Motion in Citrate Synthase [cs]
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Classification Known Domain Motion, Shear Mechanism [D-s-2]
Structures 1CTS Conformation 1 [ PartsList ] 3CTS Conformation 2
Description Shear motions at many helix-helix interfaces shift mainchain atoms up to 10 A. Citrate synthase is one of the clearest examples of a domain closure occurring through shear motions. The molecule is a dimer, and each monomer comprises a large domain, containing 15 helices, and a small domain, containing 5 helices, with the active site cleft between them. The domain closure involves the small domain closing over the large one, burying the substrates in the active site. An extensive interface between the large and small domains prevents closure taking place through a hinge mechanism. Closure is produced by the summation of many small shear motions between pairs of packed helices. The overall motion results in a helix on the far side of the small domain shifting by 10 A and rotating by 28 degrees, thereby moving an adjacent loop over the active site. Each local shear motion involves one helix moving relative to another by main-chain rotations and shifts of up to 13 degrees and 1.8 A. To a good approximation, the main chain of each helix moves without deformation as a rigid body. The shear motions are facilitated by small deformations in the loops linking the helices.
Particular values describing motion Experimental Methods = x (Traditional x-ray) Creation Date = 19970822 Modification Date = 19970822
References A M Lesk and C Chothia (1984). Mechanisms of Domain Closure in Proteins. J. Mol. Biol. 174: 175-91. [Medline info for 94082290] S Remington, G Wiegand and R Huber (1982). Crystallographic refinement and atomic models of two different forms of citrate synthase at 2.7 and 1.7 Å resolution. J. Mol. Biol. 158: 111-152. [Medline info for 94082290]
Data and Graphics Graphic-2 Schematic showing helices in citrate synthase (from Lesk & Chothia, 1984). Graphic-3 Schematic (from Lesk & Chothia, 1984) showing local movement (rot. and trans.) of pairs of helices (left) and overall movement (right) of these same helices. Graphic-1 Overall motion.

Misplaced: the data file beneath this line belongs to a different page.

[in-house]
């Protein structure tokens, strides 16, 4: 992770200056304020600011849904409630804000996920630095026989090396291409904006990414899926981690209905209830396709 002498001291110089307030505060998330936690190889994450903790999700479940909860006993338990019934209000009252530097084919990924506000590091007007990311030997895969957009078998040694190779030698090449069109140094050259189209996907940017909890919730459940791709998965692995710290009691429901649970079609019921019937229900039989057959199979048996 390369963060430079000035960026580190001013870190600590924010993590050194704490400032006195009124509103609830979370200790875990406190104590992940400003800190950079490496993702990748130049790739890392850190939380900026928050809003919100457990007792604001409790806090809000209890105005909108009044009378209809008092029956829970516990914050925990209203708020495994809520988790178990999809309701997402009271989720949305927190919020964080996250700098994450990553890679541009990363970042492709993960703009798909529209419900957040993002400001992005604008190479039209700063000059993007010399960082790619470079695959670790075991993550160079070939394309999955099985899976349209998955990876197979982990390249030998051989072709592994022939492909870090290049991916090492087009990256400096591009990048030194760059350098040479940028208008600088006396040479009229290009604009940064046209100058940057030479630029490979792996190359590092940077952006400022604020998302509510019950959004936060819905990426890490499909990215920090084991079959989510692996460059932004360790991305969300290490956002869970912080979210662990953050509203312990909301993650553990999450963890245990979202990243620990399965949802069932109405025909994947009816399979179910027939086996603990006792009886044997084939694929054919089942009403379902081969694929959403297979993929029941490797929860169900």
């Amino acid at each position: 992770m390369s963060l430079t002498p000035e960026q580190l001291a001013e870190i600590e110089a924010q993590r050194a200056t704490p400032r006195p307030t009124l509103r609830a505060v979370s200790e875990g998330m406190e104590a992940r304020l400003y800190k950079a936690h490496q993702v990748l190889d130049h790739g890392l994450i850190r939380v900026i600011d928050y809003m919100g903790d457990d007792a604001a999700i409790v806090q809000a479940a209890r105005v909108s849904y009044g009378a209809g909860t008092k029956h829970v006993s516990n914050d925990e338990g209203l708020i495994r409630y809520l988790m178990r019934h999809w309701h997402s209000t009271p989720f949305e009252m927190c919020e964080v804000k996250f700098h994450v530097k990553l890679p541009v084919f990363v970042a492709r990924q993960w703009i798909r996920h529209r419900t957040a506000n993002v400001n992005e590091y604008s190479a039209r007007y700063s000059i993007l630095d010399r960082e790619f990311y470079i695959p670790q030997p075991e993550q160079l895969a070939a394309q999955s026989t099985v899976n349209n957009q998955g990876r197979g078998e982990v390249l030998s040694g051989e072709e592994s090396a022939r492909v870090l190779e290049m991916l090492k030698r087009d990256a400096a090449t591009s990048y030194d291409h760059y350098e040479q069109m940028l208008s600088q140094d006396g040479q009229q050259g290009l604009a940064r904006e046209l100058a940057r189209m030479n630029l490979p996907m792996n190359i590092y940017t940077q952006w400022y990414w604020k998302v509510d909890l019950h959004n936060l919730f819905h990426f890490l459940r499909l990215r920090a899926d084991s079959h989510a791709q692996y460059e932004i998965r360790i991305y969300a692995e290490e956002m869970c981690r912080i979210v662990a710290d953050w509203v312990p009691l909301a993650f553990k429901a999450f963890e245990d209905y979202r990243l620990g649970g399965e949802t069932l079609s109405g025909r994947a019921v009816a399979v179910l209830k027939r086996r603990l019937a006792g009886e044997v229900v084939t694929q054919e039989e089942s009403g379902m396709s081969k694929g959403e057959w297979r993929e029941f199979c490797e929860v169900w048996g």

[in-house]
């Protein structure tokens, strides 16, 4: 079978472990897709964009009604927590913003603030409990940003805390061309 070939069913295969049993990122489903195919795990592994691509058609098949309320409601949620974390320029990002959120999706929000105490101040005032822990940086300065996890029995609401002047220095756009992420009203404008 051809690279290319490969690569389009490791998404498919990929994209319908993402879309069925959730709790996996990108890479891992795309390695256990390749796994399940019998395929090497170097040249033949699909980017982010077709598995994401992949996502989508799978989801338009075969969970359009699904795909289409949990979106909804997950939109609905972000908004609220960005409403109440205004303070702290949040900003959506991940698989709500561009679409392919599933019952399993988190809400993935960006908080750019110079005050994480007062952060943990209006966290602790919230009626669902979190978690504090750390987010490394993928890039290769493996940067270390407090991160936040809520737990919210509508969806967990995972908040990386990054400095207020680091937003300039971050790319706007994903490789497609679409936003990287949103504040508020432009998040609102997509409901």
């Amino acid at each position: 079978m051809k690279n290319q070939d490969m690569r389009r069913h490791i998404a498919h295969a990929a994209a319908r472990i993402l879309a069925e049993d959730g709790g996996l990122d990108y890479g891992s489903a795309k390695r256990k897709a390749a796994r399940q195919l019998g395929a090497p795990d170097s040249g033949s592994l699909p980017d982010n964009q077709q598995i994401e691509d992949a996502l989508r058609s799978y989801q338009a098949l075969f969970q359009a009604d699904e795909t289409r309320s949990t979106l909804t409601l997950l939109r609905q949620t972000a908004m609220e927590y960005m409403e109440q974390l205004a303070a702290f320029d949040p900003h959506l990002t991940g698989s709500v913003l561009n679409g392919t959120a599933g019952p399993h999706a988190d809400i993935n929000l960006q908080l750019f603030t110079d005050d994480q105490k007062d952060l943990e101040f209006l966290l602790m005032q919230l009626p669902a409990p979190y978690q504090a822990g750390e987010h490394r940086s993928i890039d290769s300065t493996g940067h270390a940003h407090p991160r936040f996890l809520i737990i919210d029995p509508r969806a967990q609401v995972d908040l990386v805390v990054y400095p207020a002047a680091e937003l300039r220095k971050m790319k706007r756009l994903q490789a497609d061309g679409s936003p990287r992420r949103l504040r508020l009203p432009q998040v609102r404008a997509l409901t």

GO terms associated with structures Molecular function transferase activity, transferring acyl groups, acyl groups converted into alkyl on transfer, citrate (Si)-synthase activity Cellular component cytoplasm Biological process tricarboxylic acid cycle, main pathways of carbohydrate metabolism
Morphs[ show all images ]
Best representative Morph Morph name Structure #1 Structure #2 Residues Citrate Synthase 4cts [ ] 1cts [ ] 437
User-submitted morphs Morph Morph name Structure #1 Structure #2 Residues 479211-18847 Citrate Cynthase upload [ A ] upload [ A ] 429 596852-21627 Citrate Synthase 1cts [ A ] 4cts [ A ] 437 611097-7064 Citrate Synthase 1cts [ A ] 5cts [ A ] 429 155516-13962 citrate synthase 5csc [ A ] 1csh [ A ] 435 155732-14014 citrate synthase 5csc [ A ] 1csh [ A ] 435 157745-15678 citrate Synthase 1cts [ A ] 1csh [ A ] 435 797157-24794 citrate synthase upload [ B ] upload [ B ] 379 823867-30466 citrate synthase 5csc [ A ] 6csc [ A ] 437 316976-20725 Citrate synthase 5csc [ A ] 6csc [ A ] 437 035457-20647 Citrate Synthase apo to ternary upload [ B ] upload [ B ] 379
Automatic morphs Morph Morph name Structure #1 Structure #2 Residues va1ctsA-2ctsA Citrate Synthase (E.C. 126.96.36.199 1cts [ A ] 2cts [ A ] 437 va4ctsB-1ctsA Citrate Synthase (E.C. 188.8.131.52 4cts [ B ] 1cts [ A ] 437 va4ctsA-1ctsA Citrate Synthase (E.C. 184.108.40.206 4cts [ A ] 1cts [ A ] 437
Copyright 1995-2005 M. Gerstein, W. Krebs, S. Flores, N. Echols, and others
Email: Mark.Gerstein _at_ yale.edu